April 8, 2013
President Barack Obama and his fellow Democrats sold many Americans on the Affordable Care Act largely by emphasizing two arguments: The law would help to reduce overall health-care costs, and it would provide health insurance to those who, for financial or health reasons, cannot get it now.
Unfortunately, both of these arguments are flawed. The law creates market distortions that will significantly raise premiums and costs for many Americans — including some middle- income families. And there are less costly, less distortionary and less intrusive ways to address the problem of the uninsured.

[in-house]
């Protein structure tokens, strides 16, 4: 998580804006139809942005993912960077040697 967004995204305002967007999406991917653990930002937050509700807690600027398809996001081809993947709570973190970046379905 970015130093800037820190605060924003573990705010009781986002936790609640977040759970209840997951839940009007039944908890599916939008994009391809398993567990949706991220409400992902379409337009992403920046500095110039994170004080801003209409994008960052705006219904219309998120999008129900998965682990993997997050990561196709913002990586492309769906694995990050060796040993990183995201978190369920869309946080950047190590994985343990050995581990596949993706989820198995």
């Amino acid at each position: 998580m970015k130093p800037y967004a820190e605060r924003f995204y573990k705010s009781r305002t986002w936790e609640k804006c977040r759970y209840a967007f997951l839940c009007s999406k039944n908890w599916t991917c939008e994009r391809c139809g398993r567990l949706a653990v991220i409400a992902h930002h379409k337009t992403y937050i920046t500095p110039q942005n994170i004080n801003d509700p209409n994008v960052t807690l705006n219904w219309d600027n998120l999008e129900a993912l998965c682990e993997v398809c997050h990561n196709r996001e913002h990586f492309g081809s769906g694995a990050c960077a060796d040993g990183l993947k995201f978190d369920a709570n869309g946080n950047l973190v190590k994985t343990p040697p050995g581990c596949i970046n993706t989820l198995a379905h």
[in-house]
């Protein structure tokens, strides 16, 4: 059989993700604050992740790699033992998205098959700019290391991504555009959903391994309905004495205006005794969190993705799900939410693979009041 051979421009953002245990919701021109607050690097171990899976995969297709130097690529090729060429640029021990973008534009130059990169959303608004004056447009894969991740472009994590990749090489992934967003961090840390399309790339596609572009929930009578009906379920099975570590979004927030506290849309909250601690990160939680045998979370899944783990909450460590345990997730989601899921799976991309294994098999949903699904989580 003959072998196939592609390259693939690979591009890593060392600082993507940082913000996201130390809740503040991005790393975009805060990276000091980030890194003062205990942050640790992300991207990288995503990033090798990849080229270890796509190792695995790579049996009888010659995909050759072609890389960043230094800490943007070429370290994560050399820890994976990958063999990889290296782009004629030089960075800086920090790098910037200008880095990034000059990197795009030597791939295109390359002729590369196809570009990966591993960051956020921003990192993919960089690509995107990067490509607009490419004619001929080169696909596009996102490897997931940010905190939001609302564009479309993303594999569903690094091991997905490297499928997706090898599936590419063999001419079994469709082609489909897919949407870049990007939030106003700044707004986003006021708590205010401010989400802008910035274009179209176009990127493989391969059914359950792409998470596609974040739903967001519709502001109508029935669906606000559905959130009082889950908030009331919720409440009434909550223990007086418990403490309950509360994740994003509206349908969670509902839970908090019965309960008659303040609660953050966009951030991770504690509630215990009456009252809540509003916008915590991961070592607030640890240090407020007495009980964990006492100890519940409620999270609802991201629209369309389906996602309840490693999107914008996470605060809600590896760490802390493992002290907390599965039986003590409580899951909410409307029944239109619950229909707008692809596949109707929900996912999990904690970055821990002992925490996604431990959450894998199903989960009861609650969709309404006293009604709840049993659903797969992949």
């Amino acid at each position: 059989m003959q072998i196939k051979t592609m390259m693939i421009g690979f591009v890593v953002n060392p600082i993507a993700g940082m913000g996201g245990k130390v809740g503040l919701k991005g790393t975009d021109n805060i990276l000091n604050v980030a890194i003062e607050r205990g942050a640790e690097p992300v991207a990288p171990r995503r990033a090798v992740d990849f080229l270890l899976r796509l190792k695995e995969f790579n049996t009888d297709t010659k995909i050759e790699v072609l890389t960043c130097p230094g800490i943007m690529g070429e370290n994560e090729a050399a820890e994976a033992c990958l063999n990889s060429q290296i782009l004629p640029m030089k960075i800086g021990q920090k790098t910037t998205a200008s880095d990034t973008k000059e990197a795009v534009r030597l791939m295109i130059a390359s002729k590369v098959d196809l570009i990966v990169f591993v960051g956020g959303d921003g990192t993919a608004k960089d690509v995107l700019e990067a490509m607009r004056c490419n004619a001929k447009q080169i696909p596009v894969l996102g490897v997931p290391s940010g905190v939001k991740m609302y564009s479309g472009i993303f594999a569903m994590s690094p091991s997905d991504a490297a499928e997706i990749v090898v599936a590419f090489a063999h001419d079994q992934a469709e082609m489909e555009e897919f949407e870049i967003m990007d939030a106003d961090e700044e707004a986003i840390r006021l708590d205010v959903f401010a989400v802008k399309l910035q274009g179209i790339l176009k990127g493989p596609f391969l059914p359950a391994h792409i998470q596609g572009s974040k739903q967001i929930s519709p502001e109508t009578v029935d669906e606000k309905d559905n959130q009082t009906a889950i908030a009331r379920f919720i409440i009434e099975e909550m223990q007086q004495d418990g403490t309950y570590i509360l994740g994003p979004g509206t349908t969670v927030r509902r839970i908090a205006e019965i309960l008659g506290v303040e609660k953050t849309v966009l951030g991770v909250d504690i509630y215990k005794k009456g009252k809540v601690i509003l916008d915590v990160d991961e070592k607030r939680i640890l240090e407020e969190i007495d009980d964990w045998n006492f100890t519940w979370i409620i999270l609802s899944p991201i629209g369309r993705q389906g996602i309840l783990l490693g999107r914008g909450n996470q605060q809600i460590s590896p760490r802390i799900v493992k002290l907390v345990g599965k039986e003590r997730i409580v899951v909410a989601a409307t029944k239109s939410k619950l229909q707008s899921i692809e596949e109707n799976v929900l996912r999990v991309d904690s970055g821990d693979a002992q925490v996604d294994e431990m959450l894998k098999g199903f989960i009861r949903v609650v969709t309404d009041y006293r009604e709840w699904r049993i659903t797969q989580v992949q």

Two recent independent and nonpartisan studies help to explain how the law fails in its mission.
The first is from the Society of Actuaries, a group representing professionals who measure and manage financial risk. The main conclusion is that individuals and families who purchase their health insurance in the non-group (basically the non-employer-based) market will have to pay higher premiums. This is because the law will increase by 32 percent the costs that insurers must cover for health-care services, the largest driver of health-insurance premiums.